Pioneer of street photography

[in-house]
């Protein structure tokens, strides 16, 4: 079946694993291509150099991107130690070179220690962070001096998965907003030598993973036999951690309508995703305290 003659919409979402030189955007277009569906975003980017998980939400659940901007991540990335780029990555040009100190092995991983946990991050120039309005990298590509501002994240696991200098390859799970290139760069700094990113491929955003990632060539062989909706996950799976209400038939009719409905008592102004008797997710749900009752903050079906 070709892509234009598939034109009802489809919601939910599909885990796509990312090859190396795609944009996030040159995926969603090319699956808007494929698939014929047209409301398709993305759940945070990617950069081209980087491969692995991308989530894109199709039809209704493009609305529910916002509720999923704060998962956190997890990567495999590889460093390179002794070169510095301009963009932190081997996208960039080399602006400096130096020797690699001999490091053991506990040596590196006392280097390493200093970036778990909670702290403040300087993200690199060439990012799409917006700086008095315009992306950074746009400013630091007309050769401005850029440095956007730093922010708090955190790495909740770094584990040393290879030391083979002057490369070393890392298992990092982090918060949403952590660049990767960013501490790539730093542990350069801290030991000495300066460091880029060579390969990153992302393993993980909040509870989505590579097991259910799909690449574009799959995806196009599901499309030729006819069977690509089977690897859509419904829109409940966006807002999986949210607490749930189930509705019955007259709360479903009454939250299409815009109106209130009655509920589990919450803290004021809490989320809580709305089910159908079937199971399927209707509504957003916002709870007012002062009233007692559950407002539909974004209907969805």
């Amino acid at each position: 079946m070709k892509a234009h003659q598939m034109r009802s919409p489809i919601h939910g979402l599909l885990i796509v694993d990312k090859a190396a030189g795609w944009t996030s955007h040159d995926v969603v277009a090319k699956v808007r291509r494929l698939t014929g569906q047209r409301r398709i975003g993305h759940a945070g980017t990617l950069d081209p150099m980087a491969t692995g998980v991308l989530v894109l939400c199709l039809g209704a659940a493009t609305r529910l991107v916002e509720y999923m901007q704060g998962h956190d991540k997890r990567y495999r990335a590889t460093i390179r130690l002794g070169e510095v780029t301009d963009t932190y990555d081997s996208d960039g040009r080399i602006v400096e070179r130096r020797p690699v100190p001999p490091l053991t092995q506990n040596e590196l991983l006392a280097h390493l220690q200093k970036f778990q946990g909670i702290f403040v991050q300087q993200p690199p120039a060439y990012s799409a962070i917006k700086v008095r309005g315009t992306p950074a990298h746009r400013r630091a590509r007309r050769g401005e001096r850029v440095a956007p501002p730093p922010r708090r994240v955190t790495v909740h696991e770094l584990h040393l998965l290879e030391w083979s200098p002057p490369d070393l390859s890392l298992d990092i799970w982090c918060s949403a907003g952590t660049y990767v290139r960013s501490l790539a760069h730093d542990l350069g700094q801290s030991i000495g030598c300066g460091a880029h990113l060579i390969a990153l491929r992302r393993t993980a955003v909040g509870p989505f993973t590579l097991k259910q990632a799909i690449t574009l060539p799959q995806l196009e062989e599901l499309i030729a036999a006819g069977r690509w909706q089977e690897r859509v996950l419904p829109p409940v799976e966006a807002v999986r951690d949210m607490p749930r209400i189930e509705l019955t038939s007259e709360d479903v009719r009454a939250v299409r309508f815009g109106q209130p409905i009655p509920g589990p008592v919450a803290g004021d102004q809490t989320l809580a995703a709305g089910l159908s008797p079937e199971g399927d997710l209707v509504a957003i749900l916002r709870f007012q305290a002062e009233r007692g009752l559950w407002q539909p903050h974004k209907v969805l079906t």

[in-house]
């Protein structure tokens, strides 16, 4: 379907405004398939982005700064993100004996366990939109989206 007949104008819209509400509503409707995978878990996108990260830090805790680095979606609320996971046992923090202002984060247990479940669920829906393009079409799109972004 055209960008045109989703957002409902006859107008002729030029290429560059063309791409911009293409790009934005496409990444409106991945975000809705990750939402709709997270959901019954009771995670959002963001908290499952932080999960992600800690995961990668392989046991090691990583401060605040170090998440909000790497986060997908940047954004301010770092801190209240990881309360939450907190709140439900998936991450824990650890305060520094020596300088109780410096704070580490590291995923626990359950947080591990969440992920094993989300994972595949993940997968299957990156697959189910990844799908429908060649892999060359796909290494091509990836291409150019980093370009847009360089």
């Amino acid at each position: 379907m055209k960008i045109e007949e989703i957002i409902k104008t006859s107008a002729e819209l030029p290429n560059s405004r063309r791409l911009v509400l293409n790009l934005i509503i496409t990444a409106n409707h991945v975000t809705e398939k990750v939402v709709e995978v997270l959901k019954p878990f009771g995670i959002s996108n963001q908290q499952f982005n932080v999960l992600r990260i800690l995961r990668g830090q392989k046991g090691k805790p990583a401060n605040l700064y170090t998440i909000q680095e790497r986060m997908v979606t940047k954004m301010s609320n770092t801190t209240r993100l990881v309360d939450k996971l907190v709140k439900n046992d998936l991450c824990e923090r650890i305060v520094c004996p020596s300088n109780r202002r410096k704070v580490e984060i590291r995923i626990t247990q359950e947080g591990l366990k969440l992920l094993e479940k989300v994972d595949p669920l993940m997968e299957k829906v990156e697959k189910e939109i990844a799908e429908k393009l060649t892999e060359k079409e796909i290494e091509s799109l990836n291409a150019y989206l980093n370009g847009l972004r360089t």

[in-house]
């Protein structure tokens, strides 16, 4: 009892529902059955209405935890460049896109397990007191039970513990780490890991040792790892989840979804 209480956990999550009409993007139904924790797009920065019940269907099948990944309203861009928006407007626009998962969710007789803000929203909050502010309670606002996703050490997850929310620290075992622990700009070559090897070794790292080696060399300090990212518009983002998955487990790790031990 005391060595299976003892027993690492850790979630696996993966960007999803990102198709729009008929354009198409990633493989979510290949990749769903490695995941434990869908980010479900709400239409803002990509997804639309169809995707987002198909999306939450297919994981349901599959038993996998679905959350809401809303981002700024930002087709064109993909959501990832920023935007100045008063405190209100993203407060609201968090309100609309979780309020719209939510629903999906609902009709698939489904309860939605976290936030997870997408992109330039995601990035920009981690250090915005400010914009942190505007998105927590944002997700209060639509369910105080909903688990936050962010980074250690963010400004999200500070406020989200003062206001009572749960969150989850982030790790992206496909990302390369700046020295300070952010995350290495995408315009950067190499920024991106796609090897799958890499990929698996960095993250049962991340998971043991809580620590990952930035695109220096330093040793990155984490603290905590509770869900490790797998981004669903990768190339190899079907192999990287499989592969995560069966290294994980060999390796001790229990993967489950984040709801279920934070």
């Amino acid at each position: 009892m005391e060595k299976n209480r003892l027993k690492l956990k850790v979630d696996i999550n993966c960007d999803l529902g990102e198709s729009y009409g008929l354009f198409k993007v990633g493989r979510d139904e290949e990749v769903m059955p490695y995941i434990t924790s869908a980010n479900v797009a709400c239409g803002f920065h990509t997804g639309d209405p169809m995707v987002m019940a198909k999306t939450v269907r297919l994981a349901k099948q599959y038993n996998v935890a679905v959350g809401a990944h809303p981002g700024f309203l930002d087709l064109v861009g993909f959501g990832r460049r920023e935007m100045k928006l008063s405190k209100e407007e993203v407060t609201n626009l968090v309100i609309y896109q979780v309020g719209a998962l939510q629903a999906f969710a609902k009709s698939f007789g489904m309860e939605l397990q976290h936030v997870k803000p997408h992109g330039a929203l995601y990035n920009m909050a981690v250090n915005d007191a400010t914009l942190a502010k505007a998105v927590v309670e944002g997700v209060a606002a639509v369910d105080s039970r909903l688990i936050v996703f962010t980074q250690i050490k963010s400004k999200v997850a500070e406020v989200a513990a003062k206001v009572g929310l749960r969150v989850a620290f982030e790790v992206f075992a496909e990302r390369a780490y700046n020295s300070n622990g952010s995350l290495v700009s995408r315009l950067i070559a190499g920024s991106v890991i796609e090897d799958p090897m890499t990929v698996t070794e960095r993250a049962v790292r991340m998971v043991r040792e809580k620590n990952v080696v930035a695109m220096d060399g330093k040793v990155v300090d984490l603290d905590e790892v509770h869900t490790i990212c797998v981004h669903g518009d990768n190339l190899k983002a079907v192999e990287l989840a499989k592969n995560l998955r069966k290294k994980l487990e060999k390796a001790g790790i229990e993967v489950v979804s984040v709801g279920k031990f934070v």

Although Breitner regularly took pictures in and around his house and studio (showing interiors, nudes, portraits and pets) these scenes form only a small proportion of his photographic output. The majority of his photographs were taken out in the streets, specifically those of his hometown Amsterdam. Other cities photographed by Breitner include Haarlem, Rotterdam, Utrecht, Antwerp, Brussels, London and Paris, but of these there are far fewer. Breitner was among the first photographers who chose the street as their subject and workplace. Unlike earlier photographers, he was not interested in the city only for the sake of its buildings, but also for the figures that peopled it. In Breitner’s photographs, the urban setting is sometimes no more than a backdrop for scenes of everyday life. Whereas other photographers kept their distance, he simply walked the streets with his camera, brushing shoulders with other pedestrians. This was then a revolutionary approach (image 4).